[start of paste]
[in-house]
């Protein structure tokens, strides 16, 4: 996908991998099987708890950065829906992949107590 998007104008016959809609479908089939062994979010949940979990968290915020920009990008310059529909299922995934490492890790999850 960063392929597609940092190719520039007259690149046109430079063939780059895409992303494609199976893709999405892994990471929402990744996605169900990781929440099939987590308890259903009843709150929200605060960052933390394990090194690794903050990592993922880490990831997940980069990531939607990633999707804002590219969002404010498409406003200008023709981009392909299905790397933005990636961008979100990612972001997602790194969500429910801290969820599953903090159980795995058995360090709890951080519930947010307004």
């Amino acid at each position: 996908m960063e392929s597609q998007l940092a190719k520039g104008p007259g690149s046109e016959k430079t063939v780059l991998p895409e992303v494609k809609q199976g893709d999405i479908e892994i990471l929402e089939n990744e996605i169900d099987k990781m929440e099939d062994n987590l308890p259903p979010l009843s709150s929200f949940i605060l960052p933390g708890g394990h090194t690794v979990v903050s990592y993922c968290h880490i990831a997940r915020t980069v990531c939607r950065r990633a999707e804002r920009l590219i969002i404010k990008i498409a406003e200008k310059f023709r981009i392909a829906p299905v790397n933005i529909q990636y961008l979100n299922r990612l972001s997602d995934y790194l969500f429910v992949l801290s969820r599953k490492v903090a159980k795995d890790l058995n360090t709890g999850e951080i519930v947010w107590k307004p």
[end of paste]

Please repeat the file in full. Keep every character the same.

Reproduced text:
[in-house]
């Protein structure tokens, strides 16, 4: 996908991998099987708890950065829906992949107590 998007104008016959809609479908089939062994979010949940979990968290915020920009990008310059529909299922995934490492890790999850 960063392929597609940092190719520039007259690149046109430079063939780059895409992303494609199976893709999405892994990471929402990744996605169900990781929440099939987590308890259903009843709150929200605060960052933390394990090194690794903050990592993922880490990831997940980069990531939607990633999707804002590219969002404010498409406003200008023709981009392909299905790397933005990636961008979100990612972001997602790194969500429910801290969820599953903090159980795995058995360090709890951080519930947010307004």
């Amino acid at each position: 996908m960063e392929s597609q998007l940092a190719k520039g104008p007259g690149s046109e016959k430079t063939v780059l991998p895409e992303v494609k809609q199976g893709d999405i479908e892994i990471l929402e089939n990744e996605i169900d099987k990781m929440e099939d062994n987590l308890p259903p979010l009843s709150s929200f949940i605060l960052p933390g708890g394990h090194t690794v979990v903050s990592y993922c968290h880490i990831a997940r915020t980069v990531c939607r950065r990633a999707e804002r920009l590219i969002i404010k990008i498409a406003e200008k310059f023709r981009i392909a829906p299905v790397n933005i529909q990636y961008l979100n299922r990612l972001s997602d995934y790194l969500f429910v992949l801290s969820r599953k490492v903090a159980k795995d890790l058995n360090t709890g999850e951080i519930v947010w107590k307004p």